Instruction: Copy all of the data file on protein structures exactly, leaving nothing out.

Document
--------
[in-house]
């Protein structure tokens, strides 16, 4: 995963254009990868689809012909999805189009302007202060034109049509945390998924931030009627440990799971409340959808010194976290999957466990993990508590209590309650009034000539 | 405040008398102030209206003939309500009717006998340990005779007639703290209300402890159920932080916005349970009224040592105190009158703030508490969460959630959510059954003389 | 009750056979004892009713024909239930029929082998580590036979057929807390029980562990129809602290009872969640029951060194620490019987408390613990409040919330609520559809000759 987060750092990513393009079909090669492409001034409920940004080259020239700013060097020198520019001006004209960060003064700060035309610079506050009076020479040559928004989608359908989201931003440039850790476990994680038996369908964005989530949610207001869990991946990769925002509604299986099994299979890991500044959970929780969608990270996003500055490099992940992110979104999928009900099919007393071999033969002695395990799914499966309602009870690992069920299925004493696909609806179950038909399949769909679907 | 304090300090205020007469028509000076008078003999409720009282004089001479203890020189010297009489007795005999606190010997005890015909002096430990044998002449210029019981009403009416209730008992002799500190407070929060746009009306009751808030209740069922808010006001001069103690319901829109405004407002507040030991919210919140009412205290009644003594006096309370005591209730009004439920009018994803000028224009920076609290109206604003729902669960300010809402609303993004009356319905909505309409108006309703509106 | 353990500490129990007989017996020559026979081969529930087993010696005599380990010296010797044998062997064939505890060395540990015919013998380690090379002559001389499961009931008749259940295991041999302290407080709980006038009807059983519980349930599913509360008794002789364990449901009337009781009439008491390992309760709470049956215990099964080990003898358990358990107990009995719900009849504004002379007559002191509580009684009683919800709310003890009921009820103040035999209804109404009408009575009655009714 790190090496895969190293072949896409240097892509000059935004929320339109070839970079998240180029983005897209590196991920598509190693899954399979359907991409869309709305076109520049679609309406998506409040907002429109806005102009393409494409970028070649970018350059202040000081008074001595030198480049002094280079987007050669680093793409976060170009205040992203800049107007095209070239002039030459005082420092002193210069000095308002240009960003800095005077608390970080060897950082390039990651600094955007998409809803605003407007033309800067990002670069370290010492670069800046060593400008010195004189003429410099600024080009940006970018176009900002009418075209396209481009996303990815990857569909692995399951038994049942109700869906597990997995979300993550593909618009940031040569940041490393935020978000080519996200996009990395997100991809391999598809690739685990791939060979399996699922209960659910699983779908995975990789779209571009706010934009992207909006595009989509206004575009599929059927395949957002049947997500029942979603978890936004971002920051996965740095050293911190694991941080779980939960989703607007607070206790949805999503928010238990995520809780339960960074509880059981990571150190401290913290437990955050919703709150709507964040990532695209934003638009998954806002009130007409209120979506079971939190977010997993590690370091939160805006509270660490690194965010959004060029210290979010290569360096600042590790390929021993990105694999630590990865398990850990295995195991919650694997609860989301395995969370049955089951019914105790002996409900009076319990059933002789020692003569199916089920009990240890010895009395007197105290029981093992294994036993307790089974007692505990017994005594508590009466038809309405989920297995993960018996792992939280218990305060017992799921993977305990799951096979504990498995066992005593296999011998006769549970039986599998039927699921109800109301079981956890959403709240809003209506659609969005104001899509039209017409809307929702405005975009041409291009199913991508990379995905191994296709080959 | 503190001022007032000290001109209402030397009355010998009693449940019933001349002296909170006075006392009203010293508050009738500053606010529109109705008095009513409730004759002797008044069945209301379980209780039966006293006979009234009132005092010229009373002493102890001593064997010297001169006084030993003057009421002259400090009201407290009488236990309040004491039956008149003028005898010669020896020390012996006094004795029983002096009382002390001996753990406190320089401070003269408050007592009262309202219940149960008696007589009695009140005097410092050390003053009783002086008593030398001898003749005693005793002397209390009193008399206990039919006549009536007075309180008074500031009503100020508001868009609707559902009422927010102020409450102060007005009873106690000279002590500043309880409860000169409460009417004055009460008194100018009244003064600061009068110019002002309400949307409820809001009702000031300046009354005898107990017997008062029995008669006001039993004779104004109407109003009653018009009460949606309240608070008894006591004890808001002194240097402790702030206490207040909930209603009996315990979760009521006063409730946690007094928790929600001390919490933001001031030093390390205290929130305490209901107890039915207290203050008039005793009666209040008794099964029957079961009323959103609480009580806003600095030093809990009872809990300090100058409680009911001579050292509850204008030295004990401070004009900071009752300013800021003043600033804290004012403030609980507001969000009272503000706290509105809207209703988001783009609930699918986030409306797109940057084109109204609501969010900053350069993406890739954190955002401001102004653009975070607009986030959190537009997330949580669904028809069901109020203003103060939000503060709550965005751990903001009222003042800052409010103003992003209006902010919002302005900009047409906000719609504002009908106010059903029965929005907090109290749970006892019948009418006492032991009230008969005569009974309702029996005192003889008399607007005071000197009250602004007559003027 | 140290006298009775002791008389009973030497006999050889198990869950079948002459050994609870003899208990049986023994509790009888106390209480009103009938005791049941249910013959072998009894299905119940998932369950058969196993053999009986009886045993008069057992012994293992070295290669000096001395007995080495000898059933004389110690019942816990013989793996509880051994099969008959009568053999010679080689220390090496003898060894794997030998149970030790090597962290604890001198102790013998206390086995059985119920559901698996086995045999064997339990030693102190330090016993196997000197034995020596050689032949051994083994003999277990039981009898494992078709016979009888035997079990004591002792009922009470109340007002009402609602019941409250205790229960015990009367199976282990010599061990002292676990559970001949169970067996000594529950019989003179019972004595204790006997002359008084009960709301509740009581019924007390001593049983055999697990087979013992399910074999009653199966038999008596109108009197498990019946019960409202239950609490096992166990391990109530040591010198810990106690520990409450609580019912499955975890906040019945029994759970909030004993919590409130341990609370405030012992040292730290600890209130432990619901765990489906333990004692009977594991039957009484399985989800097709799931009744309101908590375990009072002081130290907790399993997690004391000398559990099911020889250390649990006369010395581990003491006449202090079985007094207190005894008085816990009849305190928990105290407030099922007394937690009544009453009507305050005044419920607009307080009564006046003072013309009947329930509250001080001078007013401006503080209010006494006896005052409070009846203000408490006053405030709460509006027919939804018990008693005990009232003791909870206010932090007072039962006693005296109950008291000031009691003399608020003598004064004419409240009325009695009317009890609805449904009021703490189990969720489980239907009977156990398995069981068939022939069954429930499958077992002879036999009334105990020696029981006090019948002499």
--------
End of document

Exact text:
[in-house]
């Protein structure tokens, strides 16, 4: 995963254009990868689809012909999805189009302007202060034109049509945390998924931030009627440990799971409340959808010194976290999957466990993990508590209590309650009034000539 | 405040008398102030209206003939309500009717006998340990005779007639703290209300402890159920932080916005349970009224040592105190009158703030508490969460959630959510059954003389 | 009750056979004892009713024909239930029929082998580590036979057929807390029980562990129809602290009872969640029951060194620490019987408390613990409040919330609520559809000759 987060750092990513393009079909090669492409001034409920940004080259020239700013060097020198520019001006004209960060003064700060035309610079506050009076020479040559928004989608359908989201931003440039850790476990994680038996369908964005989530949610207001869990991946990769925002509604299986099994299979890991500044959970929780969608990270996003500055490099992940992110979104999928009900099919007393071999033969002695395990799914499966309602009870690992069920299925004493696909609806179950038909399949769909679907 | 304090300090205020007469028509000076008078003999409720009282004089001479203890020189010297009489007795005999606190010997005890015909002096430990044998002449210029019981009403009416209730008992002799500190407070929060746009009306009751808030209740069922808010006001001069103690319901829109405004407002507040030991919210919140009412205290009644003594006096309370005591209730009004439920009018994803000028224009920076609290109206604003729902669960300010809402609303993004009356319905909505309409108006309703509106 | 353990500490129990007989017996020559026979081969529930087993010696005599380990010296010797044998062997064939505890060395540990015919013998380690090379002559001389499961009931008749259940295991041999302290407080709980006038009807059983519980349930599913509360008794002789364990449901009337009781009439008491390992309760709470049956215990099964080990003898358990358990107990009995719900009849504004002379007559002191509580009684009683919800709310003890009921009820103040035999209804109404009408009575009655009714 790190090496895969190293072949896409240097892509000059935004929320339109070839970079998240180029983005897209590196991920598509190693899954399979359907991409869309709305076109520049679609309406998506409040907002429109806005102009393409494409970028070649970018350059202040000081008074001595030198480049002094280079987007050669680093793409976060170009205040992203800049107007095209070239002039030459005082420092002193210069000095308002240009960003800095005077608390970080060897950082390039990651600094955007998409809803605003407007033309800067990002670069370290010492670069800046060593400008010195004189003429410099600024080009940006970018176009900002009418075209396209481009996303990815990857569909692995399951038994049942109700869906597990997995979300993550593909618009940031040569940041490393935020978000080519996200996009990395997100991809391999598809690739685990791939060979399996699922209960659910699983779908995975990789779209571009706010934009992207909006595009989509206004575009599929059927395949957002049947997500029942979603978890936004971002920051996965740095050293911190694991941080779980939960989703607007607070206790949805999503928010238990995520809780339960960074509880059981990571150190401290913290437990955050919703709150709507964040990532695209934003638009998954806002009130007409209120979506079971939190977010997993590690370091939160805006509270660490690194965010959004060029210290979010290569360096600042590790390929021993990105694999630590990865398990850990295995195991919650694997609860989301395995969370049955089951019914105790002996409900009076319990059933002789020692003569199916089920009990240890010895009395007197105290029981093992294994036993307790089974007692505990017994005594508590009466038809309405989920297995993960018996792992939280218990305060017992799921993977305990799951096979504990498995066992005593296999011998006769549970039986599998039927699921109800109301079981956890959403709240809003209506659609969005104001899509039209017409809307929702405005975009041409291009199913991508990379995905191994296709080959 | 503190001022007032000290001109209402030397009355010998009693449940019933001349002296909170006075006392009203010293508050009738500053606010529109109705008095009513409730004759002797008044069945209301379980209780039966006293006979009234009132005092010229009373002493102890001593064997010297001169006084030993003057009421002259400090009201407290009488236990309040004491039956008149003028005898010669020896020390012996006094004795029983002096009382002390001996753990406190320089401070003269408050007592009262309202219940149960008696007589009695009140005097410092050390003053009783002086008593030398001898003749005693005793002397209390009193008399206990039919006549009536007075309180008074500031009503100020508001868009609707559902009422927010102020409450102060007005009873106690000279002590500043309880409860000169409460009417004055009460008194100018009244003064600061009068110019002002309400949307409820809001009702000031300046009354005898107990017997008062029995008669006001039993004779104004109407109003009653018009009460949606309240608070008894006591004890808001002194240097402790702030206490207040909930209603009996315990979760009521006063409730946690007094928790929600001390919490933001001031030093390390205290929130305490209901107890039915207290203050008039005793009666209040008794099964029957079961009323959103609480009580806003600095030093809990009872809990300090100058409680009911001579050292509850204008030295004990401070004009900071009752300013800021003043600033804290004012403030609980507001969000009272503000706290509105809207209703988001783009609930699918986030409306797109940057084109109204609501969010900053350069993406890739954190955002401001102004653009975070607009986030959190537009997330949580669904028809069901109020203003103060939000503060709550965005751990903001009222003042800052409010103003992003209006902010919002302005900009047409906000719609504002009908106010059903029965929005907090109290749970006892019948009418006492032991009230008969005569009974309702029996005192003889008399607007005071000197009250602004007559003027 | 140290006298009775002791008389009973030497006999050889198990869950079948002459050994609870003899208990049986023994509790009888106390209480009103009938005791049941249910013959072998009894299905119940998932369950058969196993053999009986009886045993008069057992012994293992070295290669000096001395007995080495000898059933004389110690019942816990013989793996509880051994099969008959009568053999010679080689220390090496003898060894794997030998149970030790090597962290604890001198102790013998206390086995059985119920559901698996086995045999064997339990030693102190330090016993196997000197034995020596050689032949051994083994003999277990039981009898494992078709016979009888035997079990004591002792009922009470109340007002009402609602019941409250205790229960015990009367199976282990010599061990002292676990559970001949169970067996000594529950019989003179019972004595204790006997002359008084009960709301509740009581019924007390001593049983055999697990087979013992399910074999009653199966038999008596109108009197498990019946019960409202239950609490096992166990391990109530040591010198810990106690520990409450609580019912499955975890906040019945029994759970909030004993919590409130341990609370405030012992040292730290600890209130432990619901765990489906333990004692009977594991039957009484399985989800097709799931009744309101908590375990009072002081130290907790399993997690004391000398559990099911020889250390649990006369010395581990003491006449202090079985007094207190005894008085816990009849305190928990105290407030099922007394937690009544009453009507305050005044419920607009307080009564006046003072013309009947329930509250001080001078007013401006503080209010006494006896005052409070009846203000408490006053405030709460509006027919939804018990008693005990009232003791909870206010932090007072039962006693005296109950008291000031009691003399608020003598004064004419409240009325009695009317009890609805449904009021703490189990969720489980239907009977156990398995069981068939022939069954429930499958077992002879036999009334105990020696029981006090019948002499």